Kato released new "Phase 2" versions of the SD70M in 2020 (in both flat and flared radiator configurations). The truck sideframes are different (as compared to previous models), which I guess is what differentiates them from "Phase 1" SD70M's -
Prototype information -
The SD70ACe is the latest in the line of EMD's "70" locomotives, an evolution of the SD70MAC, although its radiator design harkens more to that of the SD80/90 body. The SD70ACe has been designed to fit the latest EPA standards and regulations, and sports 4300 horsepower. The Union Pacific has currently put in the largest purchase order for these units, and as a display of respect for the railroads it has incorporated, has produced six "Heritage" style painted locomotives with road numbers designated by the year they were merged into the UP.
- Heritage units will be specially painted with their unique paint schemes to honor their respective railroads
- Newly designed prototype-accurate bolsterless non-radial HTSC truck and five chime airhorn
- Exceptional and crisp molding to accentuate the distinct angular lines of the nose and high dynamic brake
- Powerful five-pole KATO motor with dual brass flywheels
- Directional Headlight and illuminated, preprinted numberboards
- Illuminated ditch lights
- Kato magnetic knuckle coupler
- DCC Friendly mechanism ready for drop-in decoder installation
Shell removal is dead simple - just grab the shell with one hand, the fuel tank with the other hand, and pull up. But once again, be careful not to dislodge the trucks.
Grade: A (for all)
SD70MAC reviewed: 06/03 Model Railroader ("Kato has released a highly detailed and smooth running SD70MAC. It has a dual flywheel mechanism and six-wheel radial trucks... Kato's SD70MAC closely matches the prototype... Our sample came ready to run with a couple of sprues containing the number boards, front grab irons, and rear MU cables... The body shell is made up of 13 interlocking pieces. Most of these parts are molded in color. The body shell is smoothly painted with sharply printed lettering... The SD70MAC's running gear is a stretched version of Kato's split-frame design... The scale 45"-diameter nickel-silver drivers and wheelsets match NMRA standards... Our sample SD70MAC performed smoothly, but seemed a little stiff at first. It started and ran steadily on 2 volts at 6.8 scale mph... The model's drawbar pull is equivalent to 24 cars... The model ran smoothly on a tight 9" minimum radius, but it looks much better on 11: or larger radii where the overhang is reduced. Kato knuckle couplers are mounted at the correct height in boxes attached with clips at each end... This model certainly lives up to Kato's reputation for detail and performance. I'm sure modelers of contemporary railroading will enjoy these heavy-duty diesel locomotives. BNSF, Conrail, CSX, Undec. $105.00")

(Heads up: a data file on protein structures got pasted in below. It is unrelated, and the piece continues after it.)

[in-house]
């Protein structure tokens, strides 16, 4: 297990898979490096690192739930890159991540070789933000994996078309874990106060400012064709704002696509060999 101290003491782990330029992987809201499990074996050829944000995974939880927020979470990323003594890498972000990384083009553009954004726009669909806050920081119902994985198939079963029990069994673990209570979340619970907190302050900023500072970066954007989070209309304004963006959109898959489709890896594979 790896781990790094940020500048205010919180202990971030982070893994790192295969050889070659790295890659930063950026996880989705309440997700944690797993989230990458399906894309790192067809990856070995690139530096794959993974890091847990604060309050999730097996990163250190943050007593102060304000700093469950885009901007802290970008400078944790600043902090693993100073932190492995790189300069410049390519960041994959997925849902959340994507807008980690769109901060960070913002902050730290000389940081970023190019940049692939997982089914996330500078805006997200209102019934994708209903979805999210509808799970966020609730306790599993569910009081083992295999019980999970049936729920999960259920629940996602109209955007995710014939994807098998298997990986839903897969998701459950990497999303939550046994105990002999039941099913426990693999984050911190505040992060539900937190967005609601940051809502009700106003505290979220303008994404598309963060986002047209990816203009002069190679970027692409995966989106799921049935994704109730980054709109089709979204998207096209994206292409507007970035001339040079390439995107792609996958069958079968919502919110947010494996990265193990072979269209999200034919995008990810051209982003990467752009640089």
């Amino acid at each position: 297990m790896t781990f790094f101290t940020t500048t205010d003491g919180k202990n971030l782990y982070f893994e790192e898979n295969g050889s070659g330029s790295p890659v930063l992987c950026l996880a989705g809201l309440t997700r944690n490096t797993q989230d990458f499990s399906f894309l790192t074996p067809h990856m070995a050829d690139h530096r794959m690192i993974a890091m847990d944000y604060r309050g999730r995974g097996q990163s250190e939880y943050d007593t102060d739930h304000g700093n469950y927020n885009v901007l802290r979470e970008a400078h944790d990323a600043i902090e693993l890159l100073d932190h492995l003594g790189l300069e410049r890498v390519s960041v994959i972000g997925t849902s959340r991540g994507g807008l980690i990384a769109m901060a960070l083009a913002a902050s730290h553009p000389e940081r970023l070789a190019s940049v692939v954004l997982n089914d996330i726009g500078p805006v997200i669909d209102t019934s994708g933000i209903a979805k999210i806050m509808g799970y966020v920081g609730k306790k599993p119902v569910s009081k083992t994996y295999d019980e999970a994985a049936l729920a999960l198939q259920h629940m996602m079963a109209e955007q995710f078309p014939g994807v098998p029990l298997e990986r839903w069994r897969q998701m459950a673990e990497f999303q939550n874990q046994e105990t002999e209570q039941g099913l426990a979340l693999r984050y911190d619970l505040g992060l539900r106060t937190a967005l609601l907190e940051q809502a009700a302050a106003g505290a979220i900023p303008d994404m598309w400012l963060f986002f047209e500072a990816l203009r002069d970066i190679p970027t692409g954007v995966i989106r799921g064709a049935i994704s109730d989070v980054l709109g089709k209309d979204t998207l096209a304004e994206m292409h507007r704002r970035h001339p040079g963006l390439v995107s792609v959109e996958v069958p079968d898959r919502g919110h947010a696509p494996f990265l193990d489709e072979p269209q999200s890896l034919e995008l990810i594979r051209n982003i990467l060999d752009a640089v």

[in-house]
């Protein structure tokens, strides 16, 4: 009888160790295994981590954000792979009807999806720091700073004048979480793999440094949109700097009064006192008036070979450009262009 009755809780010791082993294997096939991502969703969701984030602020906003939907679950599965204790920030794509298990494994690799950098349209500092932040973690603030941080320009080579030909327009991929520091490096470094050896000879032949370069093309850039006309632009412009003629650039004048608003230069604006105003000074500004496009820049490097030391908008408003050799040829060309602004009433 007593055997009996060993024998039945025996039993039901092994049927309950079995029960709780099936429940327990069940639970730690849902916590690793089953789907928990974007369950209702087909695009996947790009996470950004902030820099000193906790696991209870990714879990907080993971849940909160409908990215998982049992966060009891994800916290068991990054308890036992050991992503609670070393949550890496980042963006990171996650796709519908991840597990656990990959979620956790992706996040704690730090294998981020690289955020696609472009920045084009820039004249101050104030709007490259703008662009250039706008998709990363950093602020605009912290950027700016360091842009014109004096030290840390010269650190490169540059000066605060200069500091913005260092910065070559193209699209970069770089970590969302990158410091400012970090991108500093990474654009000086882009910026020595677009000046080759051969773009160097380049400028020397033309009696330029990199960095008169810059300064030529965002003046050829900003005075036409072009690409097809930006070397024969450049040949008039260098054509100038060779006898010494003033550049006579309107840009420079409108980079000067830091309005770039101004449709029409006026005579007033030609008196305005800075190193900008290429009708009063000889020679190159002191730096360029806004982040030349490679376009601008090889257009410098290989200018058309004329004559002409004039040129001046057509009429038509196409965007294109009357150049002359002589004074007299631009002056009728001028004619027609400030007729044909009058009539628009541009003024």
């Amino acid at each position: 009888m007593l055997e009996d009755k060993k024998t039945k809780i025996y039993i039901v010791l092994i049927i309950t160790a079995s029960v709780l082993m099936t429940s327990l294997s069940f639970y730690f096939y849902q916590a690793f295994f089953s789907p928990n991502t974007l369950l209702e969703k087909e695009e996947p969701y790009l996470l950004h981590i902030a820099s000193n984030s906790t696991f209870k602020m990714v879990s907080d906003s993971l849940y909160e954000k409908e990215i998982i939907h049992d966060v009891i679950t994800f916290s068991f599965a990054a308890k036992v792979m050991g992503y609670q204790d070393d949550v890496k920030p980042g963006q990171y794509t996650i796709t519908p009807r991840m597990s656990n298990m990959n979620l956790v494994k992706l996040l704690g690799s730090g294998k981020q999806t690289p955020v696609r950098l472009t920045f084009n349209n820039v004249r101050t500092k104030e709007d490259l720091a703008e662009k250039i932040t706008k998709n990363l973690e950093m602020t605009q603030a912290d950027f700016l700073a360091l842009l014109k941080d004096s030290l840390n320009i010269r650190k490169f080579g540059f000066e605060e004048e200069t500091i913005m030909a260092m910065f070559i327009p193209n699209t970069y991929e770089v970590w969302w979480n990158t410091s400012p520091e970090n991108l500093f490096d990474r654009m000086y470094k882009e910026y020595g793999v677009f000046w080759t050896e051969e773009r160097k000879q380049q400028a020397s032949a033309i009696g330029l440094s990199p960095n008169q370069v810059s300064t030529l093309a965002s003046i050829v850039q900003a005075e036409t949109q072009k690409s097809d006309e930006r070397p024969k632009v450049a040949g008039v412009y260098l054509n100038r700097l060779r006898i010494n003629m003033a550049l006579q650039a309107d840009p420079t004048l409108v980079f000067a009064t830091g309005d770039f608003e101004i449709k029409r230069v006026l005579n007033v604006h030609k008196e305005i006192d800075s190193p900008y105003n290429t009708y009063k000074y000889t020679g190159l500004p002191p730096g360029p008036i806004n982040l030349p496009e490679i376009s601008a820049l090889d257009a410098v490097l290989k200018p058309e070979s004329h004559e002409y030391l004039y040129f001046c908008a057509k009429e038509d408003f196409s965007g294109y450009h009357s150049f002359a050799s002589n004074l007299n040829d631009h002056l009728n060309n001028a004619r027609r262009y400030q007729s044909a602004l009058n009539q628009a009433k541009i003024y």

SD70ACe eviewed 10/09 Model Railroader ("If you live near a Union Pacific main line, you may have seen the prototype for this Kato N scale diesel-electric locomotive. The Kato SD70ACe diesel offers plenty of prototypical detail and reliable performance. There are also drop-in Digital Command Control (DCC) decoders available for the model.
"The Kato model is made primarily of plastic. All the molded details, including the placement of access panel doors and grills, match prototype photos. The roof-mounted radiator fans are especially well done, with fan blades visible under the grills. All the handrails are gray flexible acetal plastic. Other separately applied details include the global-positioning-satellite dome on the cab roof and the roof-mounted five-chime air horn correctly located in the middle of the hood. The rear m.u. hoses are separate black plastic parts, but those on the front pilot are molded in gray as part of the snowplow.
"I easily removed the model's press-fit body shell using a toothpick to help separate it from the split die-cast metal frame. Housed inside the split frame are the can motor and dual brass flywheels. Universal shafts transfer power to truck-mounted gearboxes. All six of the model's axles are powered, giving the N scale diesel an impressive drawbar pull of 1.3 ounces. None of the locomotive's metal wheels have traction tires. The printed-circuit (PC) board is mounted on top of the split frame. White light-emitting diodes are at each end of the PC board. Plastic tubes in the body shell pipe light from the LEDs to the headlights and ditch lights.
"We tested the model in DC using a Model Rectifier Corp. Tech 4 power pack. The model's mechanism is very smooth and quiet throughout its speed range. It looked great rounding the 15" curves and performed smoothly through turnouts and crossovers. It crept along at less than 1 scale mph and accelerated to 121 scale mph at 12 volts. This is faster than a prototype SD70ACe, which has a top speed of about 75 mph.
"Whether on a DC or DCC layout, a pair of these smooth-performing contemporary mainline diesels would look great hauling an intermodal or unit coal train along an N scale layout. $110"